After listening to community concerns on the strength of its proposed dog kennel legislation, the Gardiner Town Board decided June 8 to extend its 6-month application moratorium to a full year.
The moratorium on dog kennel applications was implemented in February so that the board could craft a newer, stronger law on the safety of pet retail. It was inspired by a controversial commercial 20- to 30-dog kennel proposal for Denniston Road that appeared before the Gardiner Planning Board in October. The applicant swiftly withdrew its special permit request just a few days later following board members' distrust that the kennel would be healthy and fair for the animals or the property’s surrounding neighbors.
The overwhelming sentiment of the Tuesday evening public hearing was to eliminate commercial kennels in their entirety.
“Dog breeding is a controversial and unsavory area of animal husbandry where dogs are subjected to considerable abuse and I’m not sure Gardiner even wants to get involved in actual breeding facilities,” said Janet Kern, a citizen and “animal lover.” She raised concerns that the spatial dimensions of the cages outlined in the proposed law were “totally inadequate,” and she suggested including protocols for regular inspections by the town’s Dog Control Officer.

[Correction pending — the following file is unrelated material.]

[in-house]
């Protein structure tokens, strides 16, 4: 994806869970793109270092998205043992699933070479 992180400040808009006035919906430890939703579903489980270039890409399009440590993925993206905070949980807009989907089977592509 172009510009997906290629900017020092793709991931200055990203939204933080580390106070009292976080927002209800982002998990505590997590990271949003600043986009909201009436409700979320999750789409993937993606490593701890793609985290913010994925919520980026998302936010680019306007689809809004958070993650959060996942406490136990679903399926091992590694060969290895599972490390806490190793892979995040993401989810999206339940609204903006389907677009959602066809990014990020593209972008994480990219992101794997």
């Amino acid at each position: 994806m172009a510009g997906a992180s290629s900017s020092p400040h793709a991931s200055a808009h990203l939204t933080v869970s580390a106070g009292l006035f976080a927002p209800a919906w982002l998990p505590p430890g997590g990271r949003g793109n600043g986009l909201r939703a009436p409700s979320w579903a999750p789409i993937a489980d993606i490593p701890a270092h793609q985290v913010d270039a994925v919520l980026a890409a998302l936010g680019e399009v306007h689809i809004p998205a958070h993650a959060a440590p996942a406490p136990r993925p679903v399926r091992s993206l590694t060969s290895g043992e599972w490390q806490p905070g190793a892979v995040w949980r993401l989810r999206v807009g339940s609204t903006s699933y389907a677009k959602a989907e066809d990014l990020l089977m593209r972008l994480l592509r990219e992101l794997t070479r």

Planning Board member Carol Richman echoed support for kennel elimination. But even if not possible, she stated that some of the changes in the new law would be worse for the animals, particularly that only one dog is allowed in the dog runs at a time and would not be permitted to socialize. Richamn suggested the board members picture themselves as the animal before implementing the perimeters they were establishing for kennels.
Another speaker said elimination would provide the perfect opportunity for Gardiner to “pave the way” for animal rights.
“I think this law just opens up the chance for puppy mills,” said Gardiner resident Simone, stating that the law needs a lot of work to enforce healthy environments for the pets.
Planning Board member Josh Verleun, who sparked the legislation restructuring, said there’s a danger in banning commercial kennels because it would “demonize” existing reputable breeders who could come back to challenge the town. Additionally, he said it would push the dishonest breeders underground rather than expunge them, and would terminate Gardiner’s metrics for regulating kennels.
Verluen added that the Denniston Road applicant may have relocated to Newburgh, but still owns the Gardiner property and could “return at any point.”
Councilman Franco Carucci proposed a referendum where all community members could vote on whether kennels should be admitted to Gardiner. Pursuing that wrath, he said, could eliminate the “wrath” of the reputable breeders or organizations.
Ultimately, Councilman David Dukler, who largely wrote the draft law, recommended that he and his colleagues go back to the drawing board because he felt his own legislation needed major amendments. He said he couldn’t comment on whether banning kennels would be the way to go. The panel unanimously agreed.
The Town Board will have to introduce a local law and refer it to Ulster County Planning, as well as the Gardiner Planning Board, for approval before the moratorium can be extended beyond its original August due date.